Mentoring efforts started early are helping assure industry sustainability.
Washington Group International
Mentoring efforts started early are helping assure industry sustainability.

It used to be that long-time employees and those just starting or planning their careers did not connect. But a tightening labor market and fears of losing institutional memory and competitive advantage to escalating retirements are pushing generations closer through organized mentoring.

“The war for talent is upon all companies in our industry,” says Andrew Snodgrass, vice president of information technology for Boise-based Washington Group International. “The next generation emerging from college provides new ideas, talents and the base of resources that are critical to sustaining growth in the business.”

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  • Three years ago, Snodgrass became an executive sponsor for Boise State University through WGI’s College Connections program, which sends senior-level employees back to their alma maters or to nearby colleges to form partnerships with  academic institutions and their valuable human resources. He leads a team of WGI professionals building links to the university that generate more bonding opportunities between students and employees at all levels, from project managers to corporate executives. A Boise State alumnus, Snodgrass visits the campus several times a year to meet with key leaders and professors, serve as a guest lecturer and present to student chapters of professional associations.

    “We need to bring in the next generation at a faster pace than the retirees are leaving,” Snodgrass says. “Establishing a presence at key universities and meeting students early allows us to assist with their development. This allows us to ‘interview’ students over time to assess their true potential.”

    As a result, the number of Boise State interns as well as new hires at the company have increased, says Rebecca Mirsky, chair of the school’s construction management department. There are currently 120 Boise State graduates on the employee rolls.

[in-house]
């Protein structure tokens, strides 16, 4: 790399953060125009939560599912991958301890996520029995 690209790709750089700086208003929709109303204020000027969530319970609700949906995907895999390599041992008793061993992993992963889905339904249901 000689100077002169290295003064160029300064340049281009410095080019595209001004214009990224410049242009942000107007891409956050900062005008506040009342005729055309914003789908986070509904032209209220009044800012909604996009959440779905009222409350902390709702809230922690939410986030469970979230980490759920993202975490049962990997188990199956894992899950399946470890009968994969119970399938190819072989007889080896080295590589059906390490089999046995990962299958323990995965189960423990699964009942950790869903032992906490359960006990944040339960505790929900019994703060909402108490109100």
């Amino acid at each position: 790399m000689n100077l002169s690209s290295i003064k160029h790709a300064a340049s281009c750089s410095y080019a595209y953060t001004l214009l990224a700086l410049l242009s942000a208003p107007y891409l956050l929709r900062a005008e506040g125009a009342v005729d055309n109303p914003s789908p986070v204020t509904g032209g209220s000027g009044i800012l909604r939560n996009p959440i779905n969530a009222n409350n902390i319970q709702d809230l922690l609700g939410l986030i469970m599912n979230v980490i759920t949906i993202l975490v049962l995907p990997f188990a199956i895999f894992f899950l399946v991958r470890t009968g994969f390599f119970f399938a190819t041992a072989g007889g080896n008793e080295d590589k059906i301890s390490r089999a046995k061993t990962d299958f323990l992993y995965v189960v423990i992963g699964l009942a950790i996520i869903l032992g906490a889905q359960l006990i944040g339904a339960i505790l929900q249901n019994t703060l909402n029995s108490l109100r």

Resident Experts

    Universities find that mentoring is a more critical component for student success. Industry employees provide needed time, talent and financial support to faculty and students, and further enrich the educational experience by serving on student thesis boards, college advisory committees and as resident experts on resume writing and interviewing.

    Texas A&M University, College Station and its Dwight Look College of Engineering, which recently joined College Connections, has made a commitment to create more strategic partnerships. “Active corporate participation with our students is a critical part of their preparation for careers,” says Matt Jennings, Texas A&M Foundation development director. “By showing them how  classroom education translates to success in the real world, they become much more prepared once they graduate.”

    Companies also are reaching down to the high school level through organizations such as ACE Mentor Program. It began in 1994 after 17 firms joined forces and adopted about 90 students from local high schools. There now  are local chapters in more than 80 cities across the U.S., enabling about 30,000 economically challenged high school students to work on mock projects provided by architect, engineer and construction manager mentors.

    Programs such as ACE Mentor offer high school students a learning experience outside the class.
    Ace Mentor Program
    Programs such as ACE Mentor offer high school students a learning experience outside the class.

    Getting a Taste

    Justin Matteson and Nubia Castano originally wanted careers as architects. Their interest was piqued after hearing about the ACE Mentor Program at their respective high schools. “I thought the program would be a great way to explore different job options, find out more about what was involved in each profession and see if architecture really was for me,” says 20-year-old Matteson, who joined while a senior at George Washington Community School in Indianapolis. “As a result, I decided to pursue a career in construction management because I wanted to do more field work outdoors.”

    Matteson says he got to know professionals at Turner Construction Co., which led to internship opportunities in his first two years of college. He is completing a degree in construction engineering management technology at Indiana University Purdue University-Indianapolis.

    Castano, 26, had a similar experience. Joining ACE opened a career path into construction management and a new job as an assistant project manager for Hudson Meridian Construction Group, New York City. “The program helped me make the right decision. I realized I enjoyed the building aspect more than the designing,” she says. “It is important to develop a network no matter how young you are. After attending...